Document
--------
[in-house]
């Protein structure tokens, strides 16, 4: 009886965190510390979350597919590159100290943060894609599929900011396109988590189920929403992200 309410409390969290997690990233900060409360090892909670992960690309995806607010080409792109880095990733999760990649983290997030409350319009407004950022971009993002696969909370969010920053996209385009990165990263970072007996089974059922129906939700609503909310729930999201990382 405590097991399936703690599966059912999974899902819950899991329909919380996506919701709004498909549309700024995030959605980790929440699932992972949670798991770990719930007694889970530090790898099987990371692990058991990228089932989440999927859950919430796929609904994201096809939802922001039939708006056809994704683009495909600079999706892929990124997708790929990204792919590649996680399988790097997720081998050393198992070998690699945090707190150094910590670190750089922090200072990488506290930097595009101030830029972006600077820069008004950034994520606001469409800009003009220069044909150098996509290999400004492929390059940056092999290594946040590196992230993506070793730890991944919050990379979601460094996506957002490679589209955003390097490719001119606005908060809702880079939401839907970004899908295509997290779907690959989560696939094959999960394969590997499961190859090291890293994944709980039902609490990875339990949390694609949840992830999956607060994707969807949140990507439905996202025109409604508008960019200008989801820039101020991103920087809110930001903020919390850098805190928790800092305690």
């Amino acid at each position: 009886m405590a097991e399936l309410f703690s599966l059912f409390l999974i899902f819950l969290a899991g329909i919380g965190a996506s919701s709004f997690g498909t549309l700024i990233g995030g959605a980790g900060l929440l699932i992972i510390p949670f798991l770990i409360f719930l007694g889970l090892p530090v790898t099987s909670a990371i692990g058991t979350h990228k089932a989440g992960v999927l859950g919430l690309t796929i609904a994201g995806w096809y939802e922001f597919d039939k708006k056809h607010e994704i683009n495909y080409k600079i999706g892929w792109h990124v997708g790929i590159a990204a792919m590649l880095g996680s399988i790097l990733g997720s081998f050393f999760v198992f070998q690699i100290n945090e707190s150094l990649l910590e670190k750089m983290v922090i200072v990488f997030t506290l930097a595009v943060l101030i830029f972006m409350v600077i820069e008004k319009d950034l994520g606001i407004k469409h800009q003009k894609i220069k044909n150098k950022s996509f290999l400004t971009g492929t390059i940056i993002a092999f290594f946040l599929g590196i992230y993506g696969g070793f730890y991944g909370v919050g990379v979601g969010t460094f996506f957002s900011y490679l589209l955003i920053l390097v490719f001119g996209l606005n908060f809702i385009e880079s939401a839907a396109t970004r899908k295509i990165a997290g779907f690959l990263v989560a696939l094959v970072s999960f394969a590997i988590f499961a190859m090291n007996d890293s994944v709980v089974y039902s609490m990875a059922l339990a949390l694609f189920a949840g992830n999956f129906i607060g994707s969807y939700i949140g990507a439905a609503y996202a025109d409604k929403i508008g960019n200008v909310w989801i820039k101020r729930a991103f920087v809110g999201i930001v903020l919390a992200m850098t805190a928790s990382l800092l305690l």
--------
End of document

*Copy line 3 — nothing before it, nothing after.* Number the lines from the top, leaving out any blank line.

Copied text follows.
């Amino acid at each position: 009886m405590a097991e399936l309410f703690s599966l059912f409390l999974i899902f819950l969290a899991g329909i919380g965190a996506s919701s709004f997690g498909t549309l700024i990233g995030g959605a980790g900060l929440l699932i992972i510390p949670f798991l770990i409360f719930l007694g889970l090892p530090v790898t099987s909670a990371i692990g058991t979350h990228k089932a989440g992960v999927l859950g919430l690309t796929i609904a994201g995806w096809y939802e922001f597919d039939k708006k056809h607010e994704i683009n495909y080409k600079i999706g892929w792109h990124v997708g790929i590159a990204a792919m590649l880095g996680s399988i790097l990733g997720s081998f050393f999760v198992f070998q690699i100290n945090e707190s150094l990649l910590e670190k750089m983290v922090i200072v990488f997030t506290l930097a595009v943060l101030i830029f972006m409350v600077i820069e008004k319009d950034l994520g606001i407004k469409h800009q003009k894609i220069k044909n150098k950022s996509f290999l400004t971009g492929t390059i940056i993002a092999f290594f946040l599929g590196i992230y993506g696969g070793f730890y991944g909370v919050g990379v979601g969010t460094f996506f957002s900011y490679l589209l955003i920053l390097v490719f001119g996209l606005n908060f809702i385009e880079s939401a839907a396109t970004r899908k295509i990165a997290g779907f690959l990263v989560a696939l094959v970072s999960f394969a590997i988590f499961a190859m090291n007996d890293s994944v709980v089974y039902s609490m990875a059922l339990a949390l694609f189920a949840g992830n999956f129906i607060g994707s969807y939700i949140g990507a439905a609503y996202a025109d409604k929403i508008g960019n200008v909310w989801i820039k101020r729930a991103f920087v809110g999201i930001v903020l919390a992200m850098t805190a928790s990382l800092l305690l």